Here is the definition according to the Microsoft internal Glossary Service we have:
A Microsoft collection of tools, including code and templates, used to develop enterprise line of business applications and services.
Enterprise Framework was build over a year ago now and has now evolved into a powerful framework. This framework is built on top of Enterprise Library and a number of other application blocks, and implements the Microsoft Application Architecture for .NET pattern.
At present we are collaborating with the patterns & practises group and looking at using it, or something like it, as the basis for the up coming Line of Business Application Toolkit (LOBAT). By providing automated guidance for building components on the framework, we can create a package that you can use to build enterprise level services and applications easily without having to hand code everything. Tom Hollander describes this new project in his blog article What's next in the LOB Program?
A lot of non-technical people ask what is it, and so I usually give them the marketing spiel. This is the elevator pitch I created after a demand for some way to describe this 'thing' to someone (non-technical) in less than a minute.
Enterprise Framework is giving our customers and partners the guidance and structure for developing Enterprise Line of Business applications and services today.
Most development projects today overrun on budget and schedule by a factor of two due to weak, inappropriate and inflexible designs and poor construction techniques.
Enterprise application development today is very challenging and it requires specialised skills and experience to architect and construct successful designs that come in on budget. This experience is rare and expensive in the marketplace today, and quite often undervalued to save on budget in the planning phases.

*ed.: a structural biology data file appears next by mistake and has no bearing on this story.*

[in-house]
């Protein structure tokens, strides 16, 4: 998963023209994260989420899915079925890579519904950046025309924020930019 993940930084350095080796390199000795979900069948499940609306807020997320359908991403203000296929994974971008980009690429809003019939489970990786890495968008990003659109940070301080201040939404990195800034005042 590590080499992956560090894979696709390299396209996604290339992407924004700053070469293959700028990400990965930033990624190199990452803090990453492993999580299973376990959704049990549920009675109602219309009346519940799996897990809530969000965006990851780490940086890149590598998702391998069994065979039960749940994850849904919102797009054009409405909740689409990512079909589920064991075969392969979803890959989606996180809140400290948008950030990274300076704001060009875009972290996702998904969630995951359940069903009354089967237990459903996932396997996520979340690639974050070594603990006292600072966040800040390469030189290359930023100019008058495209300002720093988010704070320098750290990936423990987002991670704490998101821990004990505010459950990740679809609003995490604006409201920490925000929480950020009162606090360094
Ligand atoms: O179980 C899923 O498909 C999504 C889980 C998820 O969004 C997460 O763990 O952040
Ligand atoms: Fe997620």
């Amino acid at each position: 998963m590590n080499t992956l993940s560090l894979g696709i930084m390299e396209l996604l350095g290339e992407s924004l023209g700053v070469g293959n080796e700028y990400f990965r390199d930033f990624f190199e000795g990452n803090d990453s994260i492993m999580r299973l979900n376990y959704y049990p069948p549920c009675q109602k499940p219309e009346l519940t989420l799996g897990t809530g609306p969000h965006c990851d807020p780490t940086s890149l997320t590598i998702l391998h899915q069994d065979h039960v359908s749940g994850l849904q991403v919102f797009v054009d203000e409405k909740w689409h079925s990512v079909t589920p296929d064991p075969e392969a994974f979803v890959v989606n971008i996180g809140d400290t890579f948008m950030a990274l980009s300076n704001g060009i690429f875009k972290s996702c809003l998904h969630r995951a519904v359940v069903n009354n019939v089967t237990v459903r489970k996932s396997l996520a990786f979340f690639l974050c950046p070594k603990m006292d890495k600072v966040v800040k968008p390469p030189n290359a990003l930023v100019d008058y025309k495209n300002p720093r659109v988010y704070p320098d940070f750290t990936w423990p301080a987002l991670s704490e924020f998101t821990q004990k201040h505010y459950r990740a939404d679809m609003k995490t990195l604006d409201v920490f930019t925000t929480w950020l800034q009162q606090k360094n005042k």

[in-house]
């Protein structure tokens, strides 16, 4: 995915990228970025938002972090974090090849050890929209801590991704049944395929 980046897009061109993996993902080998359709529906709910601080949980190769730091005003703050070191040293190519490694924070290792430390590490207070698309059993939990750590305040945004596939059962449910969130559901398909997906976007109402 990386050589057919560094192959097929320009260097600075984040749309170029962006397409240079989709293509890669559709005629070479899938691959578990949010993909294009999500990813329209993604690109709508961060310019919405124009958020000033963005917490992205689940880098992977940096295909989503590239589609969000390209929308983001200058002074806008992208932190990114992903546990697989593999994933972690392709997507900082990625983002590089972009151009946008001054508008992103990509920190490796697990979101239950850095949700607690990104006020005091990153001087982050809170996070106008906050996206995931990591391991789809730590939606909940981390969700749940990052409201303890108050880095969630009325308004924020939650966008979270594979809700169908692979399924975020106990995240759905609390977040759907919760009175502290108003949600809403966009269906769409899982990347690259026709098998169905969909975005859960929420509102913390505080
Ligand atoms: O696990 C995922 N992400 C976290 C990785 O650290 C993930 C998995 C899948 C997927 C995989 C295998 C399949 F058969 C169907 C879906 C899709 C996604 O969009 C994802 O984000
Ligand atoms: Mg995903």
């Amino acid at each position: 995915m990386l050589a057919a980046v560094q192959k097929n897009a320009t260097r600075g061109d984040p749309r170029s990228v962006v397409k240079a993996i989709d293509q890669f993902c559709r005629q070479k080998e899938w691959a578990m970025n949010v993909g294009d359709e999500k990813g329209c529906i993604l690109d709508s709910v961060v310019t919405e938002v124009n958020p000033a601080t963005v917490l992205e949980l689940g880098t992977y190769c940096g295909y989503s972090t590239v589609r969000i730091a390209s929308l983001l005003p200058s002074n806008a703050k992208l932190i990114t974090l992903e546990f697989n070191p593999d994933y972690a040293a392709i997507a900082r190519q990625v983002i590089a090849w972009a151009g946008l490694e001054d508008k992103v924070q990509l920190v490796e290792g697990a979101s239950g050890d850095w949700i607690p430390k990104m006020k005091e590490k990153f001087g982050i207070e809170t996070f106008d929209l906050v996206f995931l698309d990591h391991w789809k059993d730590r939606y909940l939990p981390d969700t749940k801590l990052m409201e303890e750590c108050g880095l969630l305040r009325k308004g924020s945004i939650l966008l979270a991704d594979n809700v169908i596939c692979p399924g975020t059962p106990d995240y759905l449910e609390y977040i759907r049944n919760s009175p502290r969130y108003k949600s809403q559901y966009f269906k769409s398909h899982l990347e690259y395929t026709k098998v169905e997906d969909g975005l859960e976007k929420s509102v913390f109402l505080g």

Enterprise Framework delivers the architecture, knowledge and patterns that are required to create distributed service-oriented line of business applications and services today.
It's not just a bunch of guidance documents or books either, its actual code, guidance templates and building blocks in a single package. The best bit is that you don't have to understand all the inner workings of the framework, in Visual Studio you have all the guidance templates and wizards to build the right components, so you can just focus on implementing the business requirements in the solution domain.
Microsoft has long provided solid guidance and building blocks for creating enterprise applications and services on their platform, now there is finally a toolkit for actually doing it. Our team has created Enterprise Framework from real pain and experience 'in the trenches' of enterprise engagements. It has evolved in-sync with where Microsoft is taking the technology and platform, and it embodies Microsoft's development patterns & practises, leveraging Enterprise Library and the other Application Blocks, all condensed into a single toolkit.
Using the framework and the toolkit will reduce the risk of re-designing and implementing your own framework, and will save on the initial construction planning, and later maintenance overheads.
With this toolkit, you can now allow the development team to focus its efforts on implementing the powerful business functionality that is expected from today's increasingly complex requirements.